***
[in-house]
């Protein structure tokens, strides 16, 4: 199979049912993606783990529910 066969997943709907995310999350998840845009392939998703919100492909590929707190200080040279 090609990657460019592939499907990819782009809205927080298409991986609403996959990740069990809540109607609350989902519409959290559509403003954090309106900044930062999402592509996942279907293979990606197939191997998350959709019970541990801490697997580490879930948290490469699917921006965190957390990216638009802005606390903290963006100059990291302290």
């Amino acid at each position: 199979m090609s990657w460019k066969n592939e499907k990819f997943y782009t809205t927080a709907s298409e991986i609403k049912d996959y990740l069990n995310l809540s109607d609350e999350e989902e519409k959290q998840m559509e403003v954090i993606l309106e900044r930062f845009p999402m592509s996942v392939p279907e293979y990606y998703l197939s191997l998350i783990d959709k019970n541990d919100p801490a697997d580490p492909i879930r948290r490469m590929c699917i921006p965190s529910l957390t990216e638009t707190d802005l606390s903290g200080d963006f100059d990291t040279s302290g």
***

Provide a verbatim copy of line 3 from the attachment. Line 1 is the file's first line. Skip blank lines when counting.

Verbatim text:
């Amino acid at each position: 199979m090609s990657w460019k066969n592939e499907k990819f997943y782009t809205t927080a709907s298409e991986i609403k049912d996959y990740l069990n995310l809540s109607d609350e999350e989902e519409k959290q998840m559509e403003v954090i993606l309106e900044r930062f845009p999402m592509s996942v392939p279907e293979y990606y998703l197939s191997l998350i783990d959709k019970n541990d919100p801490a697997d580490p492909i879930r948290r490469m590929c699917i921006p965190s529910l957390t990216e638009t707190d802005l606390s903290g200080d963006f100059d990291t040279s302290g």